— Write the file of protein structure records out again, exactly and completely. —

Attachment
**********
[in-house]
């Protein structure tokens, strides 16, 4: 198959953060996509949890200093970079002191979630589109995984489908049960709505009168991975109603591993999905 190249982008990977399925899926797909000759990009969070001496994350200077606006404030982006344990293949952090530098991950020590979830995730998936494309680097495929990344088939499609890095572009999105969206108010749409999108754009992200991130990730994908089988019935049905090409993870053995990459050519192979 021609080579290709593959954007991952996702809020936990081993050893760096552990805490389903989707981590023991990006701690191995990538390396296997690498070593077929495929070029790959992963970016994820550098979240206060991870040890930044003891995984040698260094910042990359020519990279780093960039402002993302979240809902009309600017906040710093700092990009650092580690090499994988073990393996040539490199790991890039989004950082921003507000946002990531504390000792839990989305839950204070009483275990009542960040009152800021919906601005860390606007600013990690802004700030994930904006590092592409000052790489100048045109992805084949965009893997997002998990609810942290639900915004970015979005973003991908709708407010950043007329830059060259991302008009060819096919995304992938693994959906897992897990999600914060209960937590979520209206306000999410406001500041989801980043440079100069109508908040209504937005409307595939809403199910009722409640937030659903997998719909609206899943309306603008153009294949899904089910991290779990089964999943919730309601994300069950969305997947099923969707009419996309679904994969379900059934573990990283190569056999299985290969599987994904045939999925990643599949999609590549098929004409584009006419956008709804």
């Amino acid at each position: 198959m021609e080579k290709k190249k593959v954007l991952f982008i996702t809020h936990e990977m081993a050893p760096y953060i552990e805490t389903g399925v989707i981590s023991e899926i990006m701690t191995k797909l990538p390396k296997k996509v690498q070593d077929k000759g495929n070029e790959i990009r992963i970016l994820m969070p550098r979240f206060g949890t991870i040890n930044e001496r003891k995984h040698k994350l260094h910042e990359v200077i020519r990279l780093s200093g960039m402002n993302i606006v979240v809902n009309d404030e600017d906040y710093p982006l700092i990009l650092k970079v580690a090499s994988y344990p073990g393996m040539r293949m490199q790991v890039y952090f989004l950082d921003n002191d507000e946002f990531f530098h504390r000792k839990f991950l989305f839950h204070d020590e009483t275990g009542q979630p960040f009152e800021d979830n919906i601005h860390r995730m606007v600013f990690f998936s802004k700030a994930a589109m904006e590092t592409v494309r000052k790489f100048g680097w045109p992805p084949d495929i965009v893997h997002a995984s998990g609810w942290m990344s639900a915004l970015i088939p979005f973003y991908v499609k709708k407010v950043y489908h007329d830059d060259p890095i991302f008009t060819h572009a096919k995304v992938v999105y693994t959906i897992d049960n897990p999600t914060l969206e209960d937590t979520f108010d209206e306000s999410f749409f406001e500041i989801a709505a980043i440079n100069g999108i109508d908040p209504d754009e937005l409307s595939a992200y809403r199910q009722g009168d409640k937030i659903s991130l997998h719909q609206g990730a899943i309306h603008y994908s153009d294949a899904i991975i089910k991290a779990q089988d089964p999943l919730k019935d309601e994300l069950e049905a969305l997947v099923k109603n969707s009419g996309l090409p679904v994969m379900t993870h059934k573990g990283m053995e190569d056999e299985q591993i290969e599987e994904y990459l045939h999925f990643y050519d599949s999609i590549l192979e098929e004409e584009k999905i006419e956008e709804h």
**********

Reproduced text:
[in-house]
């Protein structure tokens, strides 16, 4: 198959953060996509949890200093970079002191979630589109995984489908049960709505009168991975109603591993999905 190249982008990977399925899926797909000759990009969070001496994350200077606006404030982006344990293949952090530098991950020590979830995730998936494309680097495929990344088939499609890095572009999105969206108010749409999108754009992200991130990730994908089988019935049905090409993870053995990459050519192979 021609080579290709593959954007991952996702809020936990081993050893760096552990805490389903989707981590023991990006701690191995990538390396296997690498070593077929495929070029790959992963970016994820550098979240206060991870040890930044003891995984040698260094910042990359020519990279780093960039402002993302979240809902009309600017906040710093700092990009650092580690090499994988073990393996040539490199790991890039989004950082921003507000946002990531504390000792839990989305839950204070009483275990009542960040009152800021919906601005860390606007600013990690802004700030994930904006590092592409000052790489100048045109992805084949965009893997997002998990609810942290639900915004970015979005973003991908709708407010950043007329830059060259991302008009060819096919995304992938693994959906897992897990999600914060209960937590979520209206306000999410406001500041989801980043440079100069109508908040209504937005409307595939809403199910009722409640937030659903997998719909609206899943309306603008153009294949899904089910991290779990089964999943919730309601994300069950969305997947099923969707009419996309679904994969379900059934573990990283190569056999299985290969599987994904045939999925990643599949999609590549098929004409584009006419956008709804």
């Amino acid at each position: 198959m021609e080579k290709k190249k593959v954007l991952f982008i996702t809020h936990e990977m081993a050893p760096y953060i552990e805490t389903g399925v989707i981590s023991e899926i990006m701690t191995k797909l990538p390396k296997k996509v690498q070593d077929k000759g495929n070029e790959i990009r992963i970016l994820m969070p550098r979240f206060g949890t991870i040890n930044e001496r003891k995984h040698k994350l260094h910042e990359v200077i020519r990279l780093s200093g960039m402002n993302i606006v979240v809902n009309d404030e600017d906040y710093p982006l700092i990009l650092k970079v580690a090499s994988y344990p073990g393996m040539r293949m490199q790991v890039y952090f989004l950082d921003n002191d507000e946002f990531f530098h504390r000792k839990f991950l989305f839950h204070d020590e009483t275990g009542q979630p960040f009152e800021d979830n919906i601005h860390r995730m606007v600013f990690f998936s802004k700030a994930a589109m904006e590092t592409v494309r000052k790489f100048g680097w045109p992805p084949d495929i965009v893997h997002a995984s998990g609810w942290m990344s639900a915004l970015i088939p979005f973003y991908v499609k709708k407010v950043y489908h007329d830059d060259p890095i991302f008009t060819h572009a096919k995304v992938v999105y693994t959906i897992d049960n897990p999600t914060l969206e209960d937590t979520f108010d209206e306000s999410f749409f406001e500041i989801a709505a980043i440079n100069g999108i109508d908040p209504d754009e937005l409307s595939a992200y809403r199910q009722g009168d409640k937030i659903s991130l997998h719909q609206g990730a899943i309306h603008y994908s153009d294949a899904i991975i089910k991290a779990q089988d089964p999943l919730k019935d309601e994300l069950e049905a969305l997947v099923k109603n969707s009419g996309l090409p679904v994969m379900t993870h059934k573990g990283m053995e190569d056999e299985q591993i290969e599987e994904y990459l045939h999925f990643y050519d599949s999609i590549l192979e098929e004409e584009k999905i006419e956008e709804h």